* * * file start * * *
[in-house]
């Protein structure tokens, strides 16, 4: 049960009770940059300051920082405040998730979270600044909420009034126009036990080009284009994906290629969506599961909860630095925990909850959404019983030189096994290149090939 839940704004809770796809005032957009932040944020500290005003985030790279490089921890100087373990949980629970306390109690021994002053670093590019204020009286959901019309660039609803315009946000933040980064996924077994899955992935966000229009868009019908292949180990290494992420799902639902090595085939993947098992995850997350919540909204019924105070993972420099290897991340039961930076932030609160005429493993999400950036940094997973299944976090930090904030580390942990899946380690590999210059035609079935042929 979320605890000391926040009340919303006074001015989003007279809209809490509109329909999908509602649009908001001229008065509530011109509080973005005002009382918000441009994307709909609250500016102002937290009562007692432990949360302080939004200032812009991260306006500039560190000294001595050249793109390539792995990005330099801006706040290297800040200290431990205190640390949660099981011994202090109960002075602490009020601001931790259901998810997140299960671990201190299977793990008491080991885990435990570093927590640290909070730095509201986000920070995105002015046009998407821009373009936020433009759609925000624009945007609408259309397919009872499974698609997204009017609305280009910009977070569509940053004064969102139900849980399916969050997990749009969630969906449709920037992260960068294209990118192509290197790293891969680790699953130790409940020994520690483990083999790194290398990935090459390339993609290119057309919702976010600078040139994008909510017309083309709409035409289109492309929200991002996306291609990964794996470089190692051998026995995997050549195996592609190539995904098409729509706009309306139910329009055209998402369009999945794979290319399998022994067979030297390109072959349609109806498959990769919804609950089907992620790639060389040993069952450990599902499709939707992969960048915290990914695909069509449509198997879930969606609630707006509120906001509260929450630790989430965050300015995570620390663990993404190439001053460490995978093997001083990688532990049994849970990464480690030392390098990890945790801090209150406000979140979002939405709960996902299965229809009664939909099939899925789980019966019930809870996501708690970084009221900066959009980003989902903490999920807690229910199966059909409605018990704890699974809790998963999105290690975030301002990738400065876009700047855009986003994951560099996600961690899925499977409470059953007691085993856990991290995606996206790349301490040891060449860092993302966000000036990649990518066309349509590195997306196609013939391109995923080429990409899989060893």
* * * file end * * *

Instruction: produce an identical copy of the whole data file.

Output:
[in-house]
């Protein structure tokens, strides 16, 4: 049960009770940059300051920082405040998730979270600044909420009034126009036990080009284009994906290629969506599961909860630095925990909850959404019983030189096994290149090939 839940704004809770796809005032957009932040944020500290005003985030790279490089921890100087373990949980629970306390109690021994002053670093590019204020009286959901019309660039609803315009946000933040980064996924077994899955992935966000229009868009019908292949180990290494992420799902639902090595085939993947098992995850997350919540909204019924105070993972420099290897991340039961930076932030609160005429493993999400950036940094997973299944976090930090904030580390942990899946380690590999210059035609079935042929 979320605890000391926040009340919303006074001015989003007279809209809490509109329909999908509602649009908001001229008065509530011109509080973005005002009382918000441009994307709909609250500016102002937290009562007692432990949360302080939004200032812009991260306006500039560190000294001595050249793109390539792995990005330099801006706040290297800040200290431990205190640390949660099981011994202090109960002075602490009020601001931790259901998810997140299960671990201190299977793990008491080991885990435990570093927590640290909070730095509201986000920070995105002015046009998407821009373009936020433009759609925000624009945007609408259309397919009872499974698609997204009017609305280009910009977070569509940053004064969102139900849980399916969050997990749009969630969906449709920037992260960068294209990118192509290197790293891969680790699953130790409940020994520690483990083999790194290398990935090459390339993609290119057309919702976010600078040139994008909510017309083309709409035409289109492309929200991002996306291609990964794996470089190692051998026995995997050549195996592609190539995904098409729509706009309306139910329009055209998402369009999945794979290319399998022994067979030297390109072959349609109806498959990769919804609950089907992620790639060389040993069952450990599902499709939707992969960048915290990914695909069509449509198997879930969606609630707006509120906001509260929450630790989430965050300015995570620390663990993404190439001053460490995978093997001083990688532990049994849970990464480690030392390098990890945790801090209150406000979140979002939405709960996902299965229809009664939909099939899925789980019966019930809870996501708690970084009221900066959009980003989902903490999920807690229910199966059909409605018990704890699974809790998963999105290690975030301002990738400065876009700047855009986003994951560099996600961690899925499977409470059953007691085993856990991290995606996206790349301490040891060449860092993302966000000036990649990518066309349509590195997306196609013939391109995923080429990409899989060893």